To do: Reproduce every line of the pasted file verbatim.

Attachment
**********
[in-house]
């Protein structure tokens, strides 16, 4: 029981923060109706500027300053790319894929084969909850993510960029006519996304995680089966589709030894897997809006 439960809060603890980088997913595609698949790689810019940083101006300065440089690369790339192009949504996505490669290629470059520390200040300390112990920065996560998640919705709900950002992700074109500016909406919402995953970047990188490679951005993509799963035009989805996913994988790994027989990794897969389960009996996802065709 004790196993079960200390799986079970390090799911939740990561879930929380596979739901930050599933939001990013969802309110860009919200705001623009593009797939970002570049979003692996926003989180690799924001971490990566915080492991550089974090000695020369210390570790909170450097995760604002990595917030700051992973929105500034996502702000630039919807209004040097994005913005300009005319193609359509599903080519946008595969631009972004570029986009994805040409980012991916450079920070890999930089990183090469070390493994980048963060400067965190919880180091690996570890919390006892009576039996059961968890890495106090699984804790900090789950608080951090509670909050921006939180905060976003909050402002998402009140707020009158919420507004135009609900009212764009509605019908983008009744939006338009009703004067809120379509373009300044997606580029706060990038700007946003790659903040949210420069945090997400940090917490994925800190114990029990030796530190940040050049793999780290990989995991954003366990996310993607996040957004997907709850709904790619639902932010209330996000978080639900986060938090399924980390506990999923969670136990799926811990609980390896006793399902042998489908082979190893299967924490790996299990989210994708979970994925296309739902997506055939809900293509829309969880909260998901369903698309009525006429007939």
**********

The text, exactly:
[in-house]
């Protein structure tokens, strides 16, 4: 029981923060109706500027300053790319894929084969909850993510960029006519996304995680089966589709030894897997809006 439960809060603890980088997913595609698949790689810019940083101006300065440089690369790339192009949504996505490669290629470059520390200040300390112990920065996560998640919705709900950002992700074109500016909406919402995953970047990188490679951005993509799963035009989805996913994988790994027989990794897969389960009996996802065709 004790196993079960200390799986079970390090799911939740990561879930929380596979739901930050599933939001990013969802309110860009919200705001623009593009797939970002570049979003692996926003989180690799924001971490990566915080492991550089974090000695020369210390570790909170450097995760604002990595917030700051992973929105500034996502702000630039919807209004040097994005913005300009005319193609359509599903080519946008595969631009972004570029986009994805040409980012991916450079920070890999930089990183090469070390493994980048963060400067965190919880180091690996570890919390006892009576039996059961968890890495106090699984804790900090789950608080951090509670909050921006939180905060976003909050402002998402009140707020009158919420507004135009609900009212764009509605019908983008009744939006338009009703004067809120379509373009300044997606580029706060990038700007946003790659903040949210420069945090997400940090917490994925800190114990029990030796530190940040050049793999780290990989995991954003366990996310993607996040957004997907709850709904790619639902932010209330996000978080639900986060938090399924980390506990999923969670136990799926811990609980390896006793399902042998489908082979190893299967924490790996299990989210994708979970994925296309739902997506055939809900293509829309969880909260998901369903698309009525006429007939």